Of all the new entrants coming into the Canadian wireless market the most feared by Bell, Rogers and TELUS is not Public Mobile or DAVE Wireless, but Globalive.
Spearheaded by Globalive Chaiman Tony Lacavera, he managed to bring on a titan in the wireless world, Orascom, and get them to invest $700 million over 4 years into his organization. Orascom is a major player with over 100 million wireless subsribers around the world. They know their business and mean business. So why does Globalive raise converns with the other carriers? Well, simply because they know how to succeed.
Over the past couple months TELUS has shown that they are worried. Recently they succeeded in having the CRTC to look into how Globalive Wireless is structured and how much foreign investment they actually have recieved from Orascom. To enter the Canadian wireless space a foreign investor can only hold 20% voting shares. The hearings will take place on September 23rd and 24th in Gatineau, Quebec and a decision will be released 30 days after.
The soap opera continued on Friday when TELUS went back to the CRTC and asked for a new “Directions on Procedure”. Globalive stated in a press release today that the “Directions on Procedure proposed by Telus could give it access to Globalive Wireless’ business plans and could have the effect of extending the hearing beyond the dates established by the CRTC.”
It certainly seems that TELUS wants to delay Globalive from entering as much as possible. This new competition coming in is big business, billions of dollars are at stake. If somebody came into your backyard with the muscle that Globalive does, would you not try everything in your power, from every angle to stall, postpone or even eliminate them from the game?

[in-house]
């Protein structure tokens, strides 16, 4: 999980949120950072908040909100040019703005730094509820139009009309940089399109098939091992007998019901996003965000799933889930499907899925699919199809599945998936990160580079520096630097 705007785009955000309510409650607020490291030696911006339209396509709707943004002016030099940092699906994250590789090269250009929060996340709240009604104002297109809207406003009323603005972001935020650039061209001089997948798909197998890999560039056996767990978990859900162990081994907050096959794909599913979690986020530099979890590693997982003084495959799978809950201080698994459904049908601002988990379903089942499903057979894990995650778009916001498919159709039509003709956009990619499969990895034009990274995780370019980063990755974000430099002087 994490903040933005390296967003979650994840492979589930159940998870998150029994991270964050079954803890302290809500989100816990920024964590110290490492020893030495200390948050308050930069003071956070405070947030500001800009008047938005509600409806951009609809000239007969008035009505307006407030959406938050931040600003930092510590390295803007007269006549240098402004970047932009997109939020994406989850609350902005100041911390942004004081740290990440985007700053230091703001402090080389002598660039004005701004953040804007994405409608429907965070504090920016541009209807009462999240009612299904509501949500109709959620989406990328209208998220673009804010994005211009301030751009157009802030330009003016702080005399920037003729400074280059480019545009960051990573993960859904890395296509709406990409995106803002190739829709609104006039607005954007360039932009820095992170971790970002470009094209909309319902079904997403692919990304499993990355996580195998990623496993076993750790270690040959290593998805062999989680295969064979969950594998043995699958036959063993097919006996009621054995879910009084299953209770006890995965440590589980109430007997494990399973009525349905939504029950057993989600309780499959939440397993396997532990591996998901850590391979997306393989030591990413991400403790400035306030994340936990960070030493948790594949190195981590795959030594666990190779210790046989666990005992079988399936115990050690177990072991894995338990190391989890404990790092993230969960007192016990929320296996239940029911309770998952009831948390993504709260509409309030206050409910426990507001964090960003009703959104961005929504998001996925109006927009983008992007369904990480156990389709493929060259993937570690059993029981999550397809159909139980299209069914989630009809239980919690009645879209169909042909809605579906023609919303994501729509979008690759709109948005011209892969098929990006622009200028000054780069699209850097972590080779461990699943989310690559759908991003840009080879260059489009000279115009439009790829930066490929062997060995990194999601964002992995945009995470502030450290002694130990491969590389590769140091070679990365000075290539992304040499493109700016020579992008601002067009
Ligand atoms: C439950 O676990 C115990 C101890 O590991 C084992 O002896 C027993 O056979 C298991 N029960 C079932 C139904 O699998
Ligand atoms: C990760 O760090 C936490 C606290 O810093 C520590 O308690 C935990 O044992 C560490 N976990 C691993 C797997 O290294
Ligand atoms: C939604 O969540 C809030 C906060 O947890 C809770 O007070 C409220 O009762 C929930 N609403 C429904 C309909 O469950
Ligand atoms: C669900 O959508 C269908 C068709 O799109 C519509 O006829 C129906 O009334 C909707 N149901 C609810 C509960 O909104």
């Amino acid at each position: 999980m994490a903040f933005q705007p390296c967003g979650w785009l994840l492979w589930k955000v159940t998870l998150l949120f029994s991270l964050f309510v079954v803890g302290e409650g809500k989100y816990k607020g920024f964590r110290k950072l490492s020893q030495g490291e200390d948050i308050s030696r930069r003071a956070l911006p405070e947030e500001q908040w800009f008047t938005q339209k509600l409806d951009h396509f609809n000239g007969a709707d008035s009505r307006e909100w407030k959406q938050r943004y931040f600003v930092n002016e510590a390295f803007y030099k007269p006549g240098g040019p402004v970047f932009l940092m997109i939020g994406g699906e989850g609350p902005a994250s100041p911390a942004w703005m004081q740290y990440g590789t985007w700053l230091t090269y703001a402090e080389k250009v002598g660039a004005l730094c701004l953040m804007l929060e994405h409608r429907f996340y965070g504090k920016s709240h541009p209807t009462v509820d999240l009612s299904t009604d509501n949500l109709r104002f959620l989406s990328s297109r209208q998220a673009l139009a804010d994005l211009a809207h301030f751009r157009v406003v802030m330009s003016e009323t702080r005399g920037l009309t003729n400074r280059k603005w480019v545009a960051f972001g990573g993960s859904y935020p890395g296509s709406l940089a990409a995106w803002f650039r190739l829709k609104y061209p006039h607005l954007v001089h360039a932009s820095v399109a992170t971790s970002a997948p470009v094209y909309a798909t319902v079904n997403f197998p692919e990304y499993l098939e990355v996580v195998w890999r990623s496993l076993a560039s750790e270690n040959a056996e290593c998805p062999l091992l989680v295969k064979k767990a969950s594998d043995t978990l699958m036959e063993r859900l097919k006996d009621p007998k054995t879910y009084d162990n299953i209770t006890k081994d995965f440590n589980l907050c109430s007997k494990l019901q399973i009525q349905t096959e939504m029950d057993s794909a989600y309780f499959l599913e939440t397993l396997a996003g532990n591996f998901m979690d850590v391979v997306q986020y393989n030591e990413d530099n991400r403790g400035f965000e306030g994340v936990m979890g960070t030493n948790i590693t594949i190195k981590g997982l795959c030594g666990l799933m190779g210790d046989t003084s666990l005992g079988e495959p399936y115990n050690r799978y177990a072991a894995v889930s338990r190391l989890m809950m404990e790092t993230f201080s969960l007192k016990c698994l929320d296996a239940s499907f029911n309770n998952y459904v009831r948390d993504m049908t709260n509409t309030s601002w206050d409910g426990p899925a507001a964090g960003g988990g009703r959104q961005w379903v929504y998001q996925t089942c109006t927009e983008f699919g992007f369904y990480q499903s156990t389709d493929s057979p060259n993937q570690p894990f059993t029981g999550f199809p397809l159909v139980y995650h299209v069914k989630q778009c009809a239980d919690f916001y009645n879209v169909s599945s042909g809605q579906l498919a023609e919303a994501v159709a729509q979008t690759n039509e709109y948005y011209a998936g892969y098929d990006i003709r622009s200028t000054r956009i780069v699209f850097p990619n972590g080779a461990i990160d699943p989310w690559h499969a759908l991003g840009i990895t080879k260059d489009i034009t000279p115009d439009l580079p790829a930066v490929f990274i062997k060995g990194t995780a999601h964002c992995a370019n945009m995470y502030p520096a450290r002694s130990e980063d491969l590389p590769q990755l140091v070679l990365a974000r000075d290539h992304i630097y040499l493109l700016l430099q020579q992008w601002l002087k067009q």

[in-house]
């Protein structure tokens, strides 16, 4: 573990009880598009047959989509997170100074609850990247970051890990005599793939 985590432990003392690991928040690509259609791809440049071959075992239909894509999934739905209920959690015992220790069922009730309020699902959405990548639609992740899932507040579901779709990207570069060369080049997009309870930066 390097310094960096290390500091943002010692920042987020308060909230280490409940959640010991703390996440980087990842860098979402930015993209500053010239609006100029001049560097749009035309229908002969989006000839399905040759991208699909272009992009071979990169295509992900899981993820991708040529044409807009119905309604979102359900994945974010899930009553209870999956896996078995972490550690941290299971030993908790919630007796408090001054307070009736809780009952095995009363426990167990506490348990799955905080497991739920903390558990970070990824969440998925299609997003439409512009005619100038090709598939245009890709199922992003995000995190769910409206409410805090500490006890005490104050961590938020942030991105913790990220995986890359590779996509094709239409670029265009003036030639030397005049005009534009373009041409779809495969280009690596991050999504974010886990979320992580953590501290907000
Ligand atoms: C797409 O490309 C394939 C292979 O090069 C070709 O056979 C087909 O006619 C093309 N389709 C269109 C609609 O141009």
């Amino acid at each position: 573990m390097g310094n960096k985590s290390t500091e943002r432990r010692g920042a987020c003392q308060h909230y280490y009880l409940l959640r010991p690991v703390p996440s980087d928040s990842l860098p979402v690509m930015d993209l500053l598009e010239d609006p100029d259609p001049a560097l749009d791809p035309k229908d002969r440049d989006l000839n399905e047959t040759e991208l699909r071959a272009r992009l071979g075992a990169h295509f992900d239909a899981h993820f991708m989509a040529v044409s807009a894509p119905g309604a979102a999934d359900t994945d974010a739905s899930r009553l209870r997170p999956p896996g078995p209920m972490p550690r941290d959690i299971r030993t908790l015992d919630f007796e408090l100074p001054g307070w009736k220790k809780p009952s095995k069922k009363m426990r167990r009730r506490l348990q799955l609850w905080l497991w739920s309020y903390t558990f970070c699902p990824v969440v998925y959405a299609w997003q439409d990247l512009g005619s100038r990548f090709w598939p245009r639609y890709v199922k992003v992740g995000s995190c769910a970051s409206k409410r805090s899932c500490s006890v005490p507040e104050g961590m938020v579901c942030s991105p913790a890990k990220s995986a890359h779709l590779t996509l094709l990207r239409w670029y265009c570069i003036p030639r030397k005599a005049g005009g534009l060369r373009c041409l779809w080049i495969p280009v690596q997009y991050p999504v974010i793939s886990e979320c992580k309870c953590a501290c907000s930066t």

All Globalive (and the other new entrants) want to do is fulfill the desire from Honourable Jim Prentice, past Minister of Industry. When he announced the Wireless Auction way back in May of 2008 he said “Our government’s intentions are clear: to achieve lower prices, better service and more choice for consumers and business. We believe in relying on market forces to the maximum extent feasible because competition benefits consumers, and consumers benefit most when markets are as competitive as they can be”.
In response to the latest move by TELUS, Globalive came out swinging:
Anthony Lacavera, Chairman of Globalive Holdings said “The Government of Canada has ruled that we are fully compliant with the wireless entry requirements and we are confident that the CRTC will make the same ruling. Game-playing by the incumbents will only serve to delay our investment into the Canadian economy, the creation of new jobs and ultimately, Canadian’s already overdue access to a new competitive offering.”
Naguib Sawiris, Chairman and CEO, Orascom Telecom Holdings said “We intend to completely adhere to all legal and regulatory requirements but will not be deterred by our competitors’ attempts to prevent Canadians from receiving world class competitive services”.
Ken Campbell, CEO of Globalive Wireless said “We are well advanced in our network rollout plans and will continue to work toward our goal to provide Canadians with a more competitive offering. Canada is lagging way behind the rest of the world in terms of wireless penetration and price and our entry into the market will introduce competitive prices and advanced services to the market. With the global experience and financial support of Orascom at our disposal, Canada could quickly rise from 128th in the world in cellular penetration to the top tier.”